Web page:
on the new line and stations for local rating purposes, and with the consequent development of the district by new property being erected it would also further increase the rateable values and relieve the burden of local taxation. The members of the Southport, Chamber of Commerce were debating whether Southport or Blackpool would reap the greatest benefit from the short connection between the two towns and the conclusion they arrived at was that it would be impossible to say for the purposes of the visitor to the two watering-places.

They would be, practically one as express trains could run in about half an hour, as the line from Southport was electrified up to the station at Crossens, the third station from Southport. It might result in an electric railway service from Liverpool, Southport to Blackpool, as assuming the Great Central line was extended from Wigan to Rufford, it would naturally endeavour to obtain an independent entrance into Southport. Further, one of the future developments of the scheme would be to develop a new port at Crossens on the estuary... of the Ribble, three miles from Southport, and train the Boghole Channel or South Channel of the Ribble up to Crossens, at which point the drainage of Marton Mere, or over 60 square miles of land drainage, poured into the sea, and which formed an ideal site for a new port, which might become equal to Grimsby or Goole for the coal traffic of Wigan.

It would be a strong rival to Garston, as it would be seven miles nearer to the coast. It would be the ideal site for a NEW ROUTE TO THE ISLE OF MAN, Scotland and Ireland, the best route from Manchester to the Isle of Man, and for the steam trawler fish traffic it would rival Fleetwood, and would become as important a yachting station in the north as Cowes was in the south. The opening of Crossens as a port would prove a great feeder of traffic to the railway. Already a new motor factory was being opened at Crossens, and it would develop almost as rapidly as Barrow, as it would have within a few miles one of the richest coal and iron districts in England.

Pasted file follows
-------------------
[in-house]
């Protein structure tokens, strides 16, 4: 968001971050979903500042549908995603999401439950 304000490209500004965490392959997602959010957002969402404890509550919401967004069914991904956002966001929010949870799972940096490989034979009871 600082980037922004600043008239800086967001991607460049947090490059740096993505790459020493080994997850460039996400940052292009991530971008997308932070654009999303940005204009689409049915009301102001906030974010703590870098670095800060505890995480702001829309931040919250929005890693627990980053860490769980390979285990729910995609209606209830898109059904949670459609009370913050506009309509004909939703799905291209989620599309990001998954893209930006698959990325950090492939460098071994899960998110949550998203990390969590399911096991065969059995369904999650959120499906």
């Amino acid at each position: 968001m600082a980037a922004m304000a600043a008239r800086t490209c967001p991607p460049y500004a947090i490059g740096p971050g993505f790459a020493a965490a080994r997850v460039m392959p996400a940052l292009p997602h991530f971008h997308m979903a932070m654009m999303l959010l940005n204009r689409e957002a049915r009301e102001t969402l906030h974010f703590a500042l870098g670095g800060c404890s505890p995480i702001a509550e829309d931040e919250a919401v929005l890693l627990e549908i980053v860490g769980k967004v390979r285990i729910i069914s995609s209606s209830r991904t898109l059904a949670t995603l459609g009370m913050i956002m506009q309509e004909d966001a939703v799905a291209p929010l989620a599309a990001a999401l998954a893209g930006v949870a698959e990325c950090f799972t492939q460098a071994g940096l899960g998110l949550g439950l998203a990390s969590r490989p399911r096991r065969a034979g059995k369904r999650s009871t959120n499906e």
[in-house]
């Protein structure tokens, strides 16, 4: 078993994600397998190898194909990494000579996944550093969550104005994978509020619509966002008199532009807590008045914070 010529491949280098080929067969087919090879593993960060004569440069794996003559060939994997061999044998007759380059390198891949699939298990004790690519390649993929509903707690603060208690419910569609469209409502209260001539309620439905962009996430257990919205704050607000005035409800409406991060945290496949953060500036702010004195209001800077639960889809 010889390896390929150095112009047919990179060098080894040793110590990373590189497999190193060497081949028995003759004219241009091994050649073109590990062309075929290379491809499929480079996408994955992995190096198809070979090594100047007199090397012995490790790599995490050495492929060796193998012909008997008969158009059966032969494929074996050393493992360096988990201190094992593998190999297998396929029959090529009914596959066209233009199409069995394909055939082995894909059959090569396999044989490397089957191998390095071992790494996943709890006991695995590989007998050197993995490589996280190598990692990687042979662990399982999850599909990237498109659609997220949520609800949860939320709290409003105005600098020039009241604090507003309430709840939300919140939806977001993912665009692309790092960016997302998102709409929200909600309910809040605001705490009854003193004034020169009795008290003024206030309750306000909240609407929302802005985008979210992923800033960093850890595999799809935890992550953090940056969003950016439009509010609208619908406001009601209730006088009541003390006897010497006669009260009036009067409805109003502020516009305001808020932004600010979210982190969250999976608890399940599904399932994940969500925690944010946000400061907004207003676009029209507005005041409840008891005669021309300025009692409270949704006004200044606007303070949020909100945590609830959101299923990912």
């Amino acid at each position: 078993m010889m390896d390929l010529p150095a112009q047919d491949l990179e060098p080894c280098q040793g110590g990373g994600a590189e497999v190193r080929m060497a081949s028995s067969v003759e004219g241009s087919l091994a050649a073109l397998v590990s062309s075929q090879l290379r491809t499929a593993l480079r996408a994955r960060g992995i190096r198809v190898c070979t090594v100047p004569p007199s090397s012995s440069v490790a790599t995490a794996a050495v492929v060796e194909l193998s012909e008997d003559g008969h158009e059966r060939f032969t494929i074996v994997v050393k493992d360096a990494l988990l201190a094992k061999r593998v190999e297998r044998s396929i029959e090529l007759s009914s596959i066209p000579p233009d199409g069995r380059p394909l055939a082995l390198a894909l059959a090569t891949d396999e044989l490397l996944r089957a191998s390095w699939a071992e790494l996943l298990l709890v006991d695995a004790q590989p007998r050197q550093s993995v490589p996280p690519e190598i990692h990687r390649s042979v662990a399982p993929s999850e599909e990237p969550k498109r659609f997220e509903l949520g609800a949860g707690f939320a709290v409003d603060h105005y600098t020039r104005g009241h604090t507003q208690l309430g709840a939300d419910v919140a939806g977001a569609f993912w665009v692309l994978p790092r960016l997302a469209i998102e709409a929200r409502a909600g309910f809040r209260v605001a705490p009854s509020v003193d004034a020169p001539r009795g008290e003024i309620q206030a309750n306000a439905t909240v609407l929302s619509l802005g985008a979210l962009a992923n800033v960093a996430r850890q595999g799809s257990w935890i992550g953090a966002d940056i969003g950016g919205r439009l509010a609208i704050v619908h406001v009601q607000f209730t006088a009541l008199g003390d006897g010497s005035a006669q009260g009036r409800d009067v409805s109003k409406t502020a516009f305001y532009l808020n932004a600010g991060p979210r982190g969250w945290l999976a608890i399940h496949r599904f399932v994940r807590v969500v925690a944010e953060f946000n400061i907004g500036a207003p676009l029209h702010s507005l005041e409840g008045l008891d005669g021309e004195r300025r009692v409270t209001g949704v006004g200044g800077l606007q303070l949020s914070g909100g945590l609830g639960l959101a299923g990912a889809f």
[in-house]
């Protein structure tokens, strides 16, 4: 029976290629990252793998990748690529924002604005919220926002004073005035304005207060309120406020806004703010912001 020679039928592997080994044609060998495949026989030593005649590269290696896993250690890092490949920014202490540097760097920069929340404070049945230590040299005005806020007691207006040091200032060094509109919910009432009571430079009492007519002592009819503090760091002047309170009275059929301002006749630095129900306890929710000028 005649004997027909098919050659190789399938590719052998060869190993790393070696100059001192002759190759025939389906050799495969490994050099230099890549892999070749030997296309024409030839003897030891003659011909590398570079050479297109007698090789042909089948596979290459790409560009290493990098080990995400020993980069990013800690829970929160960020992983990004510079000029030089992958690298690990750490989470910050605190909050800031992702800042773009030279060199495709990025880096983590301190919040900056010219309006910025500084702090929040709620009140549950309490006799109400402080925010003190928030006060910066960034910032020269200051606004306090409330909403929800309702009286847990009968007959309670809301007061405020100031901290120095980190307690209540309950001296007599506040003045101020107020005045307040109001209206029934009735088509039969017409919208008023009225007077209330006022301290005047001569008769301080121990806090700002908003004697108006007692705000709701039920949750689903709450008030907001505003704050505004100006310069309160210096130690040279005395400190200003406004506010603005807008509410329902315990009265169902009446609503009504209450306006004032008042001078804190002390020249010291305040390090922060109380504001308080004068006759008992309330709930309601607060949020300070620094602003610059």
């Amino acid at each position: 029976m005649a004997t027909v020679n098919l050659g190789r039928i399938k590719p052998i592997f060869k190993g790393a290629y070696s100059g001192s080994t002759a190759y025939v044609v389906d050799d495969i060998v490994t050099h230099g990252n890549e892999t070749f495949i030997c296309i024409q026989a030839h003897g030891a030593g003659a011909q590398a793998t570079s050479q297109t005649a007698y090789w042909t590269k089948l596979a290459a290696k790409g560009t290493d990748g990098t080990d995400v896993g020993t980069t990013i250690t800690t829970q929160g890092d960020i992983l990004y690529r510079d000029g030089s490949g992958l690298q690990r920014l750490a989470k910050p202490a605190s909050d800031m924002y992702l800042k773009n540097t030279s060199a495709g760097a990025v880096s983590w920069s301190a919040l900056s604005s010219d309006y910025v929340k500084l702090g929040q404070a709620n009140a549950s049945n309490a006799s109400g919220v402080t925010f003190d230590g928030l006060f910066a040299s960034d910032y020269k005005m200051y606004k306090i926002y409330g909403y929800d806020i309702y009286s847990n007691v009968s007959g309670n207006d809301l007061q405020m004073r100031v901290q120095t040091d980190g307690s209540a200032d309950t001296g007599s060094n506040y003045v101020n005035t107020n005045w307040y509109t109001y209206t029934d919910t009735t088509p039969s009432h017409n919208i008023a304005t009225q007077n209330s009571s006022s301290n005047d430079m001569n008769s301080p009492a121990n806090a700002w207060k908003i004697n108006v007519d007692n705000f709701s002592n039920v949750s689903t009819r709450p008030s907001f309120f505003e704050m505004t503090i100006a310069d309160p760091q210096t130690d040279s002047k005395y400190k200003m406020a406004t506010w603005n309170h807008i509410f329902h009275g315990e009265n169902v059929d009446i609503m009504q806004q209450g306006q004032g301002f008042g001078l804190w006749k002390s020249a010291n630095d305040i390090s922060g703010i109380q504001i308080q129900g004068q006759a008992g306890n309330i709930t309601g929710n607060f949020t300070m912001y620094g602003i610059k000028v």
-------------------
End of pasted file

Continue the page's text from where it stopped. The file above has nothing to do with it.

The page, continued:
When the railway was made with all connections no line in England could be constructed to tap such an enormous traffic:—two watering places like Southport and Blackpool, with the smaller watering places of Lytham and St. Annes, and linking up huge centres of population like Manchester and Liverpool, with the premier watering place of Europe, for traffic, as Blackpool was today in the season, and the possibility of a sea connection with the Isle of Man, Scotland and Ireland.

Mr. Haigh estimated the cost of the new line from Wigan to Blackpool, inclusive of the tunnel, at £1,800,000, including rolling stock and equipment. Careful statements had been prepared of the estimated traffic on a very conservative estimate of £170 per mile per week, allowing 60 per cent for working expenses, which was a larger proportion than the expenses would work out to, as in the season there would be heavily packed passenger trains, and the 60 per cent for working expenses would not apply. The line should, immediately on opening, pay five per cent on the, cost of construction. It was bound to have very large traffic; in fact an abnormally heavy traffic in the season, and if worked as a Cheshire Lines extension from Glazebrook via Wigan to Blackpool it